Imagine you buy a lottery ticket every week, and you always select the same numbers. Then, one day, your friend convinces you to change all of the numbers.

Later that evening, you turn on the television to watch the lottery drawing. Slowly but surely, each one of your original numbers drops out of the machine!

How do you feel?

(a) No more or less disappointed than usual.
(b) Extremely disappointed – my original numbers came up!
(c) Murderous. Where did my (former) friend go?


This is a question I’ve asked various people, in various different ways, many times.

They usually give me a funny look before they answer.

But when they do answer, I try to remember what they said.

Although I acknowledge that my “research” is not at all scientific, anecdotal evidence tells me that there’s an interesting cognitive bias at play here. You see, most people are well aware that they would have a negative reaction to this set of events.

Facets readers have reaffirmed my belief, with only 16% selecting answer (a). For the remaining 84%, there was an even split between those who would simply be disappointed and those who would be driven to commit murder. Rest assured that we have reported the latter crowd to the authorities.

But is this negative reaction rational?

We must first acknowledge that – at the time of selecting your own numbers – the drawn lottery numbers were indeterminate.

Indeterminate is more than simply unknown. It means that the outcome had not yet been determined. The lottery numbers were random variables yet to be realized.

Now, if one were inclined to stumble into a metaphysical argument about whether future events are predetermined or random, this is where it might happen.

But let’s not go there yet.

Assuming that future events are indeed random variables, we can estimate probabilities for those events. This is rather easy to compute for a controlled system like a lottery drawing. Taking the UK National Lottery (Lotto) as an example, your odds of winning are less than 1 in 45 million (~0.00000002). In some circles, you’d be well within your rights to round that down to zero.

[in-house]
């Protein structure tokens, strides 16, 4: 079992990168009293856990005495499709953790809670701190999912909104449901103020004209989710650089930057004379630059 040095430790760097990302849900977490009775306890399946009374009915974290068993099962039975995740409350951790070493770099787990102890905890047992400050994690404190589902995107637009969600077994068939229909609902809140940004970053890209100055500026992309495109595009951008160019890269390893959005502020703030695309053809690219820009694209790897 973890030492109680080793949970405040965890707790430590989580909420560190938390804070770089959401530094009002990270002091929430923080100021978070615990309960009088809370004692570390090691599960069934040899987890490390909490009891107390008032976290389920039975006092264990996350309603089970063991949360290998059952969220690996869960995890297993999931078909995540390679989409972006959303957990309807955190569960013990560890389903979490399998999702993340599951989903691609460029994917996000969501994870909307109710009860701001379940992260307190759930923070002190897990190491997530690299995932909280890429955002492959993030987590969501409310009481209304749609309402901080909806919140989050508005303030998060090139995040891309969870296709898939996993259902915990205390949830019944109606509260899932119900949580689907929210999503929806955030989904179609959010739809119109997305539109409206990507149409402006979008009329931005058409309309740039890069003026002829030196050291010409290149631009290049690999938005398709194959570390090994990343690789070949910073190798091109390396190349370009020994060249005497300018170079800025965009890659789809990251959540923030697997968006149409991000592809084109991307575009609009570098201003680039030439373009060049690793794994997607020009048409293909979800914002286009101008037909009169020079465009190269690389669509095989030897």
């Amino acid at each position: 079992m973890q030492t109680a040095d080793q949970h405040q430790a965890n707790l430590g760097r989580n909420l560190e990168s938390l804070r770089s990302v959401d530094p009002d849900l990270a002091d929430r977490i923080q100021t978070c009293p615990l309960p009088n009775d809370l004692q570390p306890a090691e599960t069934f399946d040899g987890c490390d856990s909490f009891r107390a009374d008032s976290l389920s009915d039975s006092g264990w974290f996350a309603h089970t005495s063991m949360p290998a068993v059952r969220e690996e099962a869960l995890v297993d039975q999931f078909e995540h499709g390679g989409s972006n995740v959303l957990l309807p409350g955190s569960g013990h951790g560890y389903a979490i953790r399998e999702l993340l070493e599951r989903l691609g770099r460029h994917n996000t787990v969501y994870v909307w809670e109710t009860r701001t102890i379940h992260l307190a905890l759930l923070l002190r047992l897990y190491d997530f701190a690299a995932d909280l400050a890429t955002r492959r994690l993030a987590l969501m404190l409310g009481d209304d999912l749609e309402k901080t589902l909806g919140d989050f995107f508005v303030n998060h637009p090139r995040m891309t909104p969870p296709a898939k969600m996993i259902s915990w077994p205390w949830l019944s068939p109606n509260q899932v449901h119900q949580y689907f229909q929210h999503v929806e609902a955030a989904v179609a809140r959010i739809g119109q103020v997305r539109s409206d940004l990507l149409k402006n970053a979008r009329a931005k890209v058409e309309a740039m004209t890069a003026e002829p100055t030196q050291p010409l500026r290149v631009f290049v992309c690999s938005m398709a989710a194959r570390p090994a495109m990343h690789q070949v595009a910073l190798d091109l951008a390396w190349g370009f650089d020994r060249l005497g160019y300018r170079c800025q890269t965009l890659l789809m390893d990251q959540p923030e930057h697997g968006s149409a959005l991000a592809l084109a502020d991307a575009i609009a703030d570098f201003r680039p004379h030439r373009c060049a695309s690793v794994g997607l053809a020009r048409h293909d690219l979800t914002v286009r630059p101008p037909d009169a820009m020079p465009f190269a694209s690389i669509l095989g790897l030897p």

Now the important part: since the drawing of the lottery numbers is independent of your own selection, this probability does not change when you change your numbers! The lottery machine simply doesn’t care whether you succumbed to the malicious intent of your friend and changed your lucky numbers.

The negative reaction is irrational.

“But my numbers came up!” I hear you cry.

Perhaps they did, in this hypothetical scenario. My question described a single realization of the random variables, in a timeline where you had already switched your numbers. If you could go back and choose not to change your numbers, does that mean you would have definitely won?


No. By “going back,” you essentially reset the probability to 0.00000002.

If you don’t buy this argument, you may be a proponent of predeterminism, a philosophical belief that all future events are determined in advance. This is colloquially known as fate.

If not – and you selected answer (b) or (c) – then there appears to be a contradiction here, and perhaps a powerful cognitive bias at its root.

Admittedly, I’m not even sure if this cognitive bias has a name. It’s similar to some of the biases I’ve written about in the series, but it’s not quite the same. If you know, please enlighten me.